Ask most Americans what phrases adorn their currency and “In God We Trust” and “E Pluribus Unum” should be the common responses. Chances are it’s the former rather than the latter that will be recalled first, and given that it’s also the nation’s official motto – as decreed by President Dwight D. Eisenhower on July 30, 1956 – this result is not surprising.
Yet, “E Pluribus Unum” also occupies an important place in American history, enough so that the phrase has regularly been mistaken as the official motto. It was first used by the United States’ founding fathers in 1782 when it was incorporated into the Great Seal of the United States. This phrase, meaning, “out of many, one,” symbolized the independent colonies coming together to form a single nation. Fifty states and several territories later, the phrase continues to wield plenty of power.
“In God We Trust,” as the official motto, also symbolizes the strength of our nation in the face of adversity. It was the same in the 1950s when sentiment favoring adoption of this motto swelled, following a steady rise that began with the end of World War II, a conflict that caused many Americans to seek a higher power for guidance, solace and hope. A year earlier, in 1955, Congress approved the insertion of the words “under God” into the Pledge of Allegiance and mandated use of “In God We Trust” on all U.S. paper money. Eisenhower then sealed the deal.
Still, many American officials get it wrong. During construction of the Capitol Visitors Center, a three-level, 580,000-square-foot space beneath the U.S. Capitol, a plaque was hung declaring “E Pluribus Unum” to be the official U.S. motto. The plaque has since been corrected.
President Obama, as well, incorrectly identified “E Pluribus Unum” as the national motto in a 2011 speech. Congress seized upon the mistake to pass a resolution confirming the designation of “In God We Trust” as the nation’s official motto, while encouraging the display of the words in all public schools and government buildings.
Both are important phrases in the consciousness and definition of the United States, but only one can be the nation’s official motto: “In God We Trust.”
There’s a reason why, when you think “award-winning source for gold, rare coin, and numismatic collectors,” you probably think of Universal Coin and Bullion. That’s because Universal Coin, founded in 1994 by precious metals and rare coin expert Mike Fuljenz, is one of the most well-regarded, nationally acclaimed companies of its kind in the country.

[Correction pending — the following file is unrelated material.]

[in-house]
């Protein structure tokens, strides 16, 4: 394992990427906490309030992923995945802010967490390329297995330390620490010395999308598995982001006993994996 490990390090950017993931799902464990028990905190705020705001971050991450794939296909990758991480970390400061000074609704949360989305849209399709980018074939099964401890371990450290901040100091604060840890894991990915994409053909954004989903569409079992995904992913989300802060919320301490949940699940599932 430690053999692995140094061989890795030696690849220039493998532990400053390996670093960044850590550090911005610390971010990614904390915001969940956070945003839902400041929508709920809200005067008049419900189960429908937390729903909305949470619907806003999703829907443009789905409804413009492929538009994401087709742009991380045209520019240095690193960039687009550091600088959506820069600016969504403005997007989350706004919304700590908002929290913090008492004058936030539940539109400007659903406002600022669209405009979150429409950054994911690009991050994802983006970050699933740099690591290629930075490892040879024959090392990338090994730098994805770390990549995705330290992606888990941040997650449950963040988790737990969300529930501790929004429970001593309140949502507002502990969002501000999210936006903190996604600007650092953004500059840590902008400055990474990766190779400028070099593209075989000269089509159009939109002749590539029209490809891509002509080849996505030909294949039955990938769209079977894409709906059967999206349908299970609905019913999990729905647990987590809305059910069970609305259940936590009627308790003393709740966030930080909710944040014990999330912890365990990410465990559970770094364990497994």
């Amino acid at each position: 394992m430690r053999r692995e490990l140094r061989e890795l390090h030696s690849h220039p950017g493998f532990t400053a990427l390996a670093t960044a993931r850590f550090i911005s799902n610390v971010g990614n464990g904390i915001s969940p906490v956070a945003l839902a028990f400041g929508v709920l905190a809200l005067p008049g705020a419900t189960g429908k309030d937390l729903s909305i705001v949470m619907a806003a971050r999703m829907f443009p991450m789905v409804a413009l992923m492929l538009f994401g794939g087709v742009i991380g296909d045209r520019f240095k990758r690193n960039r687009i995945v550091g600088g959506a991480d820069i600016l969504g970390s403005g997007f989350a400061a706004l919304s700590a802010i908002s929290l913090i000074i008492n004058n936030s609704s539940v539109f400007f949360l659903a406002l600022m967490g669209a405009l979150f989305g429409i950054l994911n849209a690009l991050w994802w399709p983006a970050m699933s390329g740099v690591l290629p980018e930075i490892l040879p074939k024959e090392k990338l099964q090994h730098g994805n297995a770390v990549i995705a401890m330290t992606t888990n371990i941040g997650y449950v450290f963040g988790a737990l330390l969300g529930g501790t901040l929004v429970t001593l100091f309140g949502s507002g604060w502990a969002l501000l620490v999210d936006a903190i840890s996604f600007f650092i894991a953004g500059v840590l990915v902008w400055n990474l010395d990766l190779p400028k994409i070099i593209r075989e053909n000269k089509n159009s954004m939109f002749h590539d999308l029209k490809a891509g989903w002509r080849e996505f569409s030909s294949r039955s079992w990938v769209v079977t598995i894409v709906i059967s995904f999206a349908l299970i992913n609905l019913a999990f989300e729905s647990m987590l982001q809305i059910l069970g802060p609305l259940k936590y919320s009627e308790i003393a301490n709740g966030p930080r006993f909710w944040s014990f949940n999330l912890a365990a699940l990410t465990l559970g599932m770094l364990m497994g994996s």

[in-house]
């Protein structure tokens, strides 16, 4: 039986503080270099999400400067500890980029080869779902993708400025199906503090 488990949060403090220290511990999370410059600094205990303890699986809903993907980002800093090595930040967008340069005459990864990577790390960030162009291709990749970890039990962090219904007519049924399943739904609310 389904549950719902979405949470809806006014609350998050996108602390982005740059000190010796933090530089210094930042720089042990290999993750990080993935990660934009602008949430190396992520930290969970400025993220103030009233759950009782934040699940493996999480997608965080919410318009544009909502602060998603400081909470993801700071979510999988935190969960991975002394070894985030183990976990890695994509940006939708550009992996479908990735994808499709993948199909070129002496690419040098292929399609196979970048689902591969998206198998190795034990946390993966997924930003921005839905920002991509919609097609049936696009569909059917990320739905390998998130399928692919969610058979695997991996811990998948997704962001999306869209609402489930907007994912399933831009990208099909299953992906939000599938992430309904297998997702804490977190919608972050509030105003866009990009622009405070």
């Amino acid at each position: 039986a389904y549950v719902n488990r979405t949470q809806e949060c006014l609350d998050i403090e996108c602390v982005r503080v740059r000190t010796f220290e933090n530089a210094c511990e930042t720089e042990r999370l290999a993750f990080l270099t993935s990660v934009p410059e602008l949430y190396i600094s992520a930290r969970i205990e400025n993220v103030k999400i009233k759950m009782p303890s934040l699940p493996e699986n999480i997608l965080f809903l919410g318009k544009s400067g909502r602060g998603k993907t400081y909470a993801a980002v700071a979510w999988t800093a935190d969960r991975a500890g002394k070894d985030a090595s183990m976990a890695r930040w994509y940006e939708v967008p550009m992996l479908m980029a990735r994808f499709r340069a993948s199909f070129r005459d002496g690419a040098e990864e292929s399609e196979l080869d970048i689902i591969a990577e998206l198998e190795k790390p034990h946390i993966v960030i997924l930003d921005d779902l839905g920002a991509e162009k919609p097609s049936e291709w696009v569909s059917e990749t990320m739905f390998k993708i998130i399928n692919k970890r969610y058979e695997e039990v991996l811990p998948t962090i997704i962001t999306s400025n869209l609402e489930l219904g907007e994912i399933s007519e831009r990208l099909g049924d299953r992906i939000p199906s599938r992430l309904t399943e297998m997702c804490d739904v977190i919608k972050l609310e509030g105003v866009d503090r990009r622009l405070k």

A trendsetter for more than 20 years, Universal Coin and Bullion President, Mike Fuljenz, consults with local and national agencies such as the Federal Trade Commission (FTC), the United States Mint, the Numismatic Crime Information Center, the U.S. Postal Service, the Better Business Bureau, and Crime Stoppers. Both the company and Fuljenz have received awards from the Press Club of Southeast Texas and the Numismatic Literary Guild (NLG) for their extensive consumer protection service work, and both offer outstanding investment strategies; timely, in-depth numismatic analysis, and comprehensive consultation services to their clients.
Fuljenz, known nationally as “America’s Gold Expert,” is the face of Universal Coin and Bullion. His high-profile national television appearances (on Fox Business News, CNBC, and Bloomberg TV) as well as his NLG award-winning monthly “Coins and Precious Metals Report” segments on KBTV Fox 4 in his hometown of Beaumont, Texas, keep Universal Coin in the public eye.
So, too, do Fuljenz’s numerous public speaking engagements and high-profile personal appearances. An instructor for the Numismatic Crime Information Center at special training seminars for Texas and Florida law enforcement officers, Fuljenz acted as keynote speaker, providing participants with names of experts and organizations to contact when a gold or collectible coin fraud or theft is reported or a recovery is made. He was the featured speaker at the Money Show of the Southwest in Houston.
Fuljenz’s numerous writing and humanitarian awards also keep Universal Coin in the news. He was recently honored with the prestigious Clemy Award by the Numismatic Literary Guild, bestowed in recognition of writing talent, a devotion to the collecting of coins, and personal and professional dedication to the Guild. An award-winning author of newsletters, articles and four books about rare gold coins and bullion, Fuljenz has received nearly 50 major awards in 11 different categories from the NLG, making him one of only a few authors in the United States to be so widely acknowledged by his peers. His article, “The Ultimate Saint: The 1907 Indian Head Double Eagle Could Be the New Face of Numismatics,” received the NLG’s James L. Miller Award for Best Overall Article of the Year. And American Numismatic Association president Tom Hallenbeck, at its annual World’s Fair of Money convention, bestowed the organization’s Glenn Smedley Memorial Award upon Fuljenz, in honor of his significant volunteer contributions and support of the association and the community at large.
It’s these numerous accolades and attention to consumer protection and education that set both Fuljenz and Universal Coin and Bullion apart, and make them the first name in coin and bullion sales and collecting.